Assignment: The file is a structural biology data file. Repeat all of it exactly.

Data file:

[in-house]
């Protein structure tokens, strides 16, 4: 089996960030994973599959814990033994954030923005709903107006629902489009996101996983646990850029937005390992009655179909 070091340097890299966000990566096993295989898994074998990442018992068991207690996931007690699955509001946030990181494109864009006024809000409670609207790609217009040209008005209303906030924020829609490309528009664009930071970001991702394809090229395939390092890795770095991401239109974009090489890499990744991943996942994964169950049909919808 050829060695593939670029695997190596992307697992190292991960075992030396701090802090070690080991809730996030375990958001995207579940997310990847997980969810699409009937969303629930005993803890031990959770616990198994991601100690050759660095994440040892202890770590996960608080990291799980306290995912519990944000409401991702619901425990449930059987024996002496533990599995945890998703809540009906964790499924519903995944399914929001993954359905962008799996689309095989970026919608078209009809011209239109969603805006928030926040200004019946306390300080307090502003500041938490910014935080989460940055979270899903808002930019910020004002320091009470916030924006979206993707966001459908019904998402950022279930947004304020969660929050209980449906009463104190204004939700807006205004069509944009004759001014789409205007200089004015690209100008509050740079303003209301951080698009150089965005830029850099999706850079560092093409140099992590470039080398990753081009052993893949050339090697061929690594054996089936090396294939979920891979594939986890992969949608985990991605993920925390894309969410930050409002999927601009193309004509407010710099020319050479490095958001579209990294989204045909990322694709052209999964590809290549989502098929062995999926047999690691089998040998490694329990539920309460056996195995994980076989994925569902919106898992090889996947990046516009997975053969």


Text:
[in-house]
């Protein structure tokens, strides 16, 4: 089996960030994973599959814990033994954030923005709903107006629902489009996101996983646990850029937005390992009655179909 070091340097890299966000990566096993295989898994074998990442018992068991207690996931007690699955509001946030990181494109864009006024809000409670609207790609217009040209008005209303906030924020829609490309528009664009930071970001991702394809090229395939390092890795770095991401239109974009090489890499990744991943996942994964169950049909919808 050829060695593939670029695997190596992307697992190292991960075992030396701090802090070690080991809730996030375990958001995207579940997310990847997980969810699409009937969303629930005993803890031990959770616990198994991601100690050759660095994440040892202890770590996960608080990291799980306290995912519990944000409401991702619901425990449930059987024996002496533990599995945890998703809540009906964790499924519903995944399914929001993954359905962008799996689309095989970026919608078209009809011209239109969603805006928030926040200004019946306390300080307090502003500041938490910014935080989460940055979270899903808002930019910020004002320091009470916030924006979206993707966001459908019904998402950022279930947004304020969660929050209980449906009463104190204004939700807006205004069509944009004759001014789409205007200089004015690209100008509050740079303003209301951080698009150089965005830029850099999706850079560092093409140099992590470039080398990753081009052993893949050339090697061929690594054996089936090396294939979920891979594939986890992969949608985990991605993920925390894309969410930050409002999927601009193309004509407010710099020319050479490095958001579209990294989204045909990322694709052209999964590809290549989502098929062995999926047999690691089998040998490694329990539920309460056996195995994980076989994925569902919106898992090889996947990046516009997975053969």